I clamped the bow securely to a workbench and then could easily start to use the draw knife. Here you can see the impromptu method in action; it works surprisingly well if your knife is sharp enough. It does not take long to work your way down to the line.
A lot of the time I braced the tip of the bow against my stomach as I removed the excess wood. As I worked towards the tip I repositioned the bow on the workbench so that it was held securely without needing to brace it. You can see the side profile of the bow emerging on the picture of the stave propped up against the tree on the right.
The next stage was to mark out the top profile of the bow. I used a string to mark out a centre line down the length of the stave (picture on left). Then using my measurements (shown at the beginning) I marked out the shape of the bow (picture on right).
The picture on the left is the handle area I drew out and the one on the right is of one of the limbs. Both now have stop cuts sawn in to help with chopping out the bow shape.
I enlarged some of the stop cuts to make sure that no split would travel very far. I find that jamming one end of the bow against a tree helps with the axing-out process and that it can be done in a much more controlled, safe manner so that the axe blade can never swing into me. It’s important too to use the axe in a safe and controlled manner. In the bottom picture you can start to see the handle shape appearing.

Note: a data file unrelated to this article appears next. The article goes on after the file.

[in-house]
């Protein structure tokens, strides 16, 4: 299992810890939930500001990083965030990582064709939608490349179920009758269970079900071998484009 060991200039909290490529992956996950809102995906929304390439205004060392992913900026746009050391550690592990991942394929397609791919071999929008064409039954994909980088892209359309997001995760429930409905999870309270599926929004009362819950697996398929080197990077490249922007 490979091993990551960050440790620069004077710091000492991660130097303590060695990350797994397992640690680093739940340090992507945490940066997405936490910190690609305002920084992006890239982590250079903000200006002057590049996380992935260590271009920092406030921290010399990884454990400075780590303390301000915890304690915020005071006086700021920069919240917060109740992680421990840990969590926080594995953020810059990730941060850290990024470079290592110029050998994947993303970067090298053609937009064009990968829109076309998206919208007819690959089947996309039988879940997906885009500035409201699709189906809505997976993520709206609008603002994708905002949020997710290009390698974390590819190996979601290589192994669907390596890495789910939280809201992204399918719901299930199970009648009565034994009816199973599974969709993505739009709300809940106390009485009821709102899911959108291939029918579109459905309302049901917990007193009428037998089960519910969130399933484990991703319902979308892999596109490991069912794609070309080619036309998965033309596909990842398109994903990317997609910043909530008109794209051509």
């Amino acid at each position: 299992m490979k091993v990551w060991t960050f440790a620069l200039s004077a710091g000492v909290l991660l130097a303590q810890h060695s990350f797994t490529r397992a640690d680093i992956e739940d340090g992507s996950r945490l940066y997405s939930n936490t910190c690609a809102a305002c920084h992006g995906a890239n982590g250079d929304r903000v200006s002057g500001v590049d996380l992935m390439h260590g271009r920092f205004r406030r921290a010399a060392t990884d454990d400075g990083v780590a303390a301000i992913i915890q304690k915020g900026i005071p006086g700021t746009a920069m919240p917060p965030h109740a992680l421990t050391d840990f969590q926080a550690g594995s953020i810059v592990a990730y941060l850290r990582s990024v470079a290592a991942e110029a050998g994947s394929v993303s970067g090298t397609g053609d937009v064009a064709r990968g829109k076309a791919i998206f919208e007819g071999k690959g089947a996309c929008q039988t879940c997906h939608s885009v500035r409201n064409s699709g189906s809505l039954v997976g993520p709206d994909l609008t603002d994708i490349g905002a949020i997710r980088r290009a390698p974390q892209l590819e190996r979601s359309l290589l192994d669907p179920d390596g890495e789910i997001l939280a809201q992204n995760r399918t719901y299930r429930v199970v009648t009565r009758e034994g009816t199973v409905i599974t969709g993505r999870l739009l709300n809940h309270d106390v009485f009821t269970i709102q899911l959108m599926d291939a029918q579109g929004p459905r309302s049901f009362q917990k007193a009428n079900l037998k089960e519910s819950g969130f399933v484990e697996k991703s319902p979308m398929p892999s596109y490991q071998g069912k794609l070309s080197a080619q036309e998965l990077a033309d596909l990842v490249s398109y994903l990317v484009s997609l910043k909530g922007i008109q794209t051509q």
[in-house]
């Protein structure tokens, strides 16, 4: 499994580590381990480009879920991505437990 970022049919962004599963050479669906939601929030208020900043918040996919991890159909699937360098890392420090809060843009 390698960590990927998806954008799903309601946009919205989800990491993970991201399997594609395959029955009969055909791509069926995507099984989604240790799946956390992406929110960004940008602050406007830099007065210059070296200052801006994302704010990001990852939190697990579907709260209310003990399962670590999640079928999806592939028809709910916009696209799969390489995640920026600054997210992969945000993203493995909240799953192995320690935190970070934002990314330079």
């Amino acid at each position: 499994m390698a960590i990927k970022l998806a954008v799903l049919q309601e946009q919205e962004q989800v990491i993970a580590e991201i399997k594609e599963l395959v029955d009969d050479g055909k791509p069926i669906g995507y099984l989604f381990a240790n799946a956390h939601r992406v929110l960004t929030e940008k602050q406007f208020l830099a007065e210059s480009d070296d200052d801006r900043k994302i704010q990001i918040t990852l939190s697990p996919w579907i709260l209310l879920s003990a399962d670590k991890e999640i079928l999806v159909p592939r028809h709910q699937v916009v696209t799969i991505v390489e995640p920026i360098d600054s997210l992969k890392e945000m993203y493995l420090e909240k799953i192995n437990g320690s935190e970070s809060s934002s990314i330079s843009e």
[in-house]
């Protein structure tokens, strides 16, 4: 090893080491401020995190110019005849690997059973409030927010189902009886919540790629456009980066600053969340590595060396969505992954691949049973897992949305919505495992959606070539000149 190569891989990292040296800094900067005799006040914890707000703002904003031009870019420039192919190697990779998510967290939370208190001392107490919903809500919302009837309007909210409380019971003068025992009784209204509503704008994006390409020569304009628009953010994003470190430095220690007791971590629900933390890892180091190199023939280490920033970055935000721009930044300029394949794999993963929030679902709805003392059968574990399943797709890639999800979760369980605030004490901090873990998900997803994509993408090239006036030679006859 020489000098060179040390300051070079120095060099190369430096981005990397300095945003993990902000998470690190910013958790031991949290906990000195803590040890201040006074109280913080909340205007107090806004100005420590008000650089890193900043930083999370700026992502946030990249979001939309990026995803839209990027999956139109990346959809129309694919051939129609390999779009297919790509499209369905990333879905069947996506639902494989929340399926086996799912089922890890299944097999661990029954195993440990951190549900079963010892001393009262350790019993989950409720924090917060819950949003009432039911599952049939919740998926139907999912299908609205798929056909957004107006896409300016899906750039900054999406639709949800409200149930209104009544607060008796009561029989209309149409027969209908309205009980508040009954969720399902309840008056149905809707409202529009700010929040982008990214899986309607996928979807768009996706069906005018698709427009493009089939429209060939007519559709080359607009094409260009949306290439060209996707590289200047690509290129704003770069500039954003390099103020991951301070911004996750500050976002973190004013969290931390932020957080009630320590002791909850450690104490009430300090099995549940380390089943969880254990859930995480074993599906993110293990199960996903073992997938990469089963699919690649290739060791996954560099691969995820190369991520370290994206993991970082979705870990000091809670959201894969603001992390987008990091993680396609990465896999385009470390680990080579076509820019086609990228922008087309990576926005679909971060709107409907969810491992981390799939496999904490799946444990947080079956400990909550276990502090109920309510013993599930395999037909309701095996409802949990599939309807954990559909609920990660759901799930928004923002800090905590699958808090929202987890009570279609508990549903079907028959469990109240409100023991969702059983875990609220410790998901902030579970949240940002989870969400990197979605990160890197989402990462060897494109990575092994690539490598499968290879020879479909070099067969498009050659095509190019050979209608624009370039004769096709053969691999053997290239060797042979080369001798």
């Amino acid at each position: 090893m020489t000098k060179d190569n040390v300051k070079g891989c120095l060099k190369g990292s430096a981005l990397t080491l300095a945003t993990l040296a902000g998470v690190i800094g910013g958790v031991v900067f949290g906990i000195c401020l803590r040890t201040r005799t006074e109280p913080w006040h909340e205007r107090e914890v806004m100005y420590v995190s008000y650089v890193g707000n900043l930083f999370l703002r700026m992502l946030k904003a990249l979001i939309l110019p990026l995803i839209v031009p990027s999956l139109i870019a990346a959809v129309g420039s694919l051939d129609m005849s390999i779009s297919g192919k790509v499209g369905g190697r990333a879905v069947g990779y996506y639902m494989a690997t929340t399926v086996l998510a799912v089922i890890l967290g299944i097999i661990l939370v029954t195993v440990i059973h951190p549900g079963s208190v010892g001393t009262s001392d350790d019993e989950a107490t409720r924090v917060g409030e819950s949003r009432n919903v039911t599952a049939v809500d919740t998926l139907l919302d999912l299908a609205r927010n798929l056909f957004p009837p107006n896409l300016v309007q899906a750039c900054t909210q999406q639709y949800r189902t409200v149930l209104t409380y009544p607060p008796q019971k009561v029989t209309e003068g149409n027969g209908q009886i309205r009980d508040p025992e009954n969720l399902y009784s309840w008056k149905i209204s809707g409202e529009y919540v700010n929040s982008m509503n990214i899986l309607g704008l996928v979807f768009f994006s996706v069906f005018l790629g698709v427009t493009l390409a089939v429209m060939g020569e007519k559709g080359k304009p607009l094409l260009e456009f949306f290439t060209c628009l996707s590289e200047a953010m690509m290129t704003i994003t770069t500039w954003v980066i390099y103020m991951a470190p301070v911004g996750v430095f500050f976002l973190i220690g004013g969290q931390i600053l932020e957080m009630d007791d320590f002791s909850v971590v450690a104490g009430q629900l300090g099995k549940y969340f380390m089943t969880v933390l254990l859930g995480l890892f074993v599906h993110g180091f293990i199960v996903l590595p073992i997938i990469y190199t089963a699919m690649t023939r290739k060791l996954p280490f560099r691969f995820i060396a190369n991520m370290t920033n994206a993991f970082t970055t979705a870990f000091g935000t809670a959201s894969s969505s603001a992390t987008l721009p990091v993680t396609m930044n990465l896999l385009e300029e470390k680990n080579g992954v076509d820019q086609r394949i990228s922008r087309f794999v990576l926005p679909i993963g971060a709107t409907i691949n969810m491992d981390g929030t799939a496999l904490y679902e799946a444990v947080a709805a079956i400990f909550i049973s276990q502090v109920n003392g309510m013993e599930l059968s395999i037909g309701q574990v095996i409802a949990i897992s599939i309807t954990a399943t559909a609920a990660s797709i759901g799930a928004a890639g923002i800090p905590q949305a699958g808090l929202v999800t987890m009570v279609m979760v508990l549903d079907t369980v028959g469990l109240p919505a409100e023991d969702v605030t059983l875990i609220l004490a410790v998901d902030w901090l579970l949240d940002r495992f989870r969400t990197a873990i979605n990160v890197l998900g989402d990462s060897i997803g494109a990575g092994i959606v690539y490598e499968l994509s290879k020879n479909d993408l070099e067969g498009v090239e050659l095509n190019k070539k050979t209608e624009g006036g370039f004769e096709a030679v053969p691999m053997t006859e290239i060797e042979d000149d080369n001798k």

As well as taking off a lot of wood quickly, the draw knife method is useful for taking off fine shavings as you get down close to the line.
The top profile slowly started to appear as I finely carved the excess wood down to the line.
The draw knife was very easy to use as the angle of the limb changed from a Flatbow (near the handle) to a more ‘D’ shaped Longbow limb near the tips.
The ‘D’ sectioned shape of the tips soon started to appear. It was at this stage I decided to let the wood season for a month before doing any more work.
I seasoned the wood for one week in my garage and for three weeks in a cool spot in my house. This allowed the wood to season enough to start the fine work. During this seasoning process I tied the bow into a frame to induce some reflex into it.
One month later it was time to finish the bow. I started work on the tips of the bow so that they would have more of a ‘D’ section shape to them. Making the tips smaller meant there would be less weight in them, allowing them to move forward faster when shooting an arrow. Using my knife as a draw knife I was able to finely carve the shape of the ‘D’ section on each limb. As the tip of the knife is firmly embedded into a piece of wood it is very safe to use and highly manoeuverable.
On each tip I came right down to the line but not past it with the draw knife.
Up to this point I had tested the bow’s flexibility by floor-tillering it. This involves pushing down on the limb and checking to see if I was getting a nice curve or if there were areas of stiffness.